As the surviving men fell back through the 11th Battalion’s positions, Major Gilchrist met Cain, who told him that “The tanks are coming, give me a PIAT”. Gilchrist was unable to oblige and so the Staffords regrouped behind the 11th Battalion’s positions; roughly 100 surviving men forming into five small platoons under Cain’s command. Lieutenant Colonel George Lea, commander of the 11th Battalion, ordered them to capture a piece of wooded high ground known as Den Brink to cover a fresh advance, and a bayonet charge quickly cleared the enemy there. However, the thick tree roots on the hill made it impossible to dig in, and after suffering severe casualties, Cain took the decision to withdraw back to Oosterbeek.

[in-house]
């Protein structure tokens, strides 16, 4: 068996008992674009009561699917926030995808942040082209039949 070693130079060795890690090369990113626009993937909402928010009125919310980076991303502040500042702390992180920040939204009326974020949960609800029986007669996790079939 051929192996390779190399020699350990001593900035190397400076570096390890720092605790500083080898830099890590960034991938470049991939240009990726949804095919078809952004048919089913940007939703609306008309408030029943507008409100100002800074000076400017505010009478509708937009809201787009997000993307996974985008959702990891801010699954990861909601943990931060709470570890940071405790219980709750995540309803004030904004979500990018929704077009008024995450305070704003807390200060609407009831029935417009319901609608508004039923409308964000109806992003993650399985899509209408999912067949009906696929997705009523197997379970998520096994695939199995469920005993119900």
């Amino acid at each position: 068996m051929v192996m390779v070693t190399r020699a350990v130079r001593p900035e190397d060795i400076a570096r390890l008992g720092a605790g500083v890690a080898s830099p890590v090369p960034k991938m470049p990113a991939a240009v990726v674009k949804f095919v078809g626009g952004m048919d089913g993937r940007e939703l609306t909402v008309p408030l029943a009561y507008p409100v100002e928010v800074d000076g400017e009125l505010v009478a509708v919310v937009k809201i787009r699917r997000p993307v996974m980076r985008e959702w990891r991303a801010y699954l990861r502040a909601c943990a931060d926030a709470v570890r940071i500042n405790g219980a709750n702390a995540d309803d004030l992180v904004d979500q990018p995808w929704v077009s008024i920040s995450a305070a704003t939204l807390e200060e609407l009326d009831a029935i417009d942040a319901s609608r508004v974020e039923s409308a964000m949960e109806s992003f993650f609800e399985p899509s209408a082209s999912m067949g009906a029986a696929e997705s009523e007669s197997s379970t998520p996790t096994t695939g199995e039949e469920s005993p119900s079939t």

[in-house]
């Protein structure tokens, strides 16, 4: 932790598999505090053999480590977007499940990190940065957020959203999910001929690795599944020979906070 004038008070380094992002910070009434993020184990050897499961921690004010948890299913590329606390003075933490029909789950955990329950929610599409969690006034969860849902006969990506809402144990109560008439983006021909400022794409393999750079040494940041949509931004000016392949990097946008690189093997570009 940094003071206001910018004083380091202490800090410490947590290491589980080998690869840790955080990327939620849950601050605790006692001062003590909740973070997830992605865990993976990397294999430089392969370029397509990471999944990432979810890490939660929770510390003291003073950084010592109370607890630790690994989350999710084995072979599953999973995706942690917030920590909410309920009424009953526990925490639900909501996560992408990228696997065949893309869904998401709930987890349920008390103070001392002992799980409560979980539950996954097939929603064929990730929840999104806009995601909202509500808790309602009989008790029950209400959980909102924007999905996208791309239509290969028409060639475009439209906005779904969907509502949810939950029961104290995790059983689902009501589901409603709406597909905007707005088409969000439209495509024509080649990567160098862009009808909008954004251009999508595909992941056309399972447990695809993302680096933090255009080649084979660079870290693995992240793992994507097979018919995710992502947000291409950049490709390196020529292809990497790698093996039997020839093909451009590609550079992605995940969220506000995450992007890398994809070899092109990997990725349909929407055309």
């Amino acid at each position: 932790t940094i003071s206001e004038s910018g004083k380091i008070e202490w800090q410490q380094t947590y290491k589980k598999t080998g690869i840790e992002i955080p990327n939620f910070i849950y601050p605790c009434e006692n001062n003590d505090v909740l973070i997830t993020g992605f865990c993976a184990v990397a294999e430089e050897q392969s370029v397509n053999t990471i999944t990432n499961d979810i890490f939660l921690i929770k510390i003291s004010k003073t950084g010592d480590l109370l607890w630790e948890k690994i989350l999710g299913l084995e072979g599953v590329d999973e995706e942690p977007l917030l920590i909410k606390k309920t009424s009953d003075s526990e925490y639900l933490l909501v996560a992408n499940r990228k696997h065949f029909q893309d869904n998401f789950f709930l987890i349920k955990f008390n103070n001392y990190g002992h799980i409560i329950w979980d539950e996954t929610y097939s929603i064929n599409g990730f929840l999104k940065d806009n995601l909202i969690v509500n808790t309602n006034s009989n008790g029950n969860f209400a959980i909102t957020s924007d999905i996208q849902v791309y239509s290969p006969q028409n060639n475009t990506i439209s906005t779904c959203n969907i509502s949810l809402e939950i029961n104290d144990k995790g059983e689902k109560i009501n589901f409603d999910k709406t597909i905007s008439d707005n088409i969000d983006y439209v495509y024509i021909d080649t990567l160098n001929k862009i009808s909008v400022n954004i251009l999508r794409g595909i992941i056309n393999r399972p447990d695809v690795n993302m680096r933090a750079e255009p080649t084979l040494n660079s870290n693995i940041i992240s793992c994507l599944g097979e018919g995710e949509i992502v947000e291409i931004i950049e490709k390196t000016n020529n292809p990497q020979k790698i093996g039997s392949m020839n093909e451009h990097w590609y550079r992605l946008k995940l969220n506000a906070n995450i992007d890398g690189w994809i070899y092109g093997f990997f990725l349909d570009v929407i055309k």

Lonsdale Force’s sector covered the southern end of the eastern perimeter, and Cain was one of three Majors defending this sector of the line. As the battle progressed he became determined to destroy as much enemy armour as possible and sited himself in a laundry’s garden, much to the chagrin of the Dutch owner. Over the coming days Cain was everywhere, dealing with armour and snipers and encouraging his men. On the afternoon of Thursday 21st two tanks approached Cain’s position. Guided by a colleague in a building above him, Cain waited in a trench until the first tank—actually a StuG III self-propelled gun (SPG)—was close enough to engage. The SPG fired at the building, killing Cain’s colleague and showering him with masonry but despite this, Cain kept his position. Staff Sergeant Richard Long of the Glider Pilot Regiment remembered that through the clouds of dust, Cain fired round after round from his PIAT until the SPG was disabled, but whilst engaging the second tank a round exploded in the PIAT with a bright flash and Cain was thrown backwards. Cain recalled thinking he was blind and “shouting like a hooligan. I shouted to somebody to get onto the PIAT because there was another tank behind. I blubbered and yelled and used some very colourful language. They dragged me off to the aid post.” The British brought forward one of the Light Regiment’s 75mm guns which destroyed the tank.Witnesses believed that Cain was incapacitated, but within half an hour his sight returned. He refused morphine and against all advice returned to the front lines, deciding that he “wasn’t wounded enough to stay where he was”. On the following day his eardrums burst from the constant firing and barrage, but he was content to stuff his ears with bandages and continue fighting. On Sunday 24th, shortly after a truce to allow the evacuation of casualties, Cain was alerted to the approach of a Tiger tank. Together with a Royal Artillery gunner he raced for a 6 pounder anti-tank gun, manoeuvred it into position, fired and disabled the tank. He wanted to continue using the gun, but the recoil mechanism was destroyed.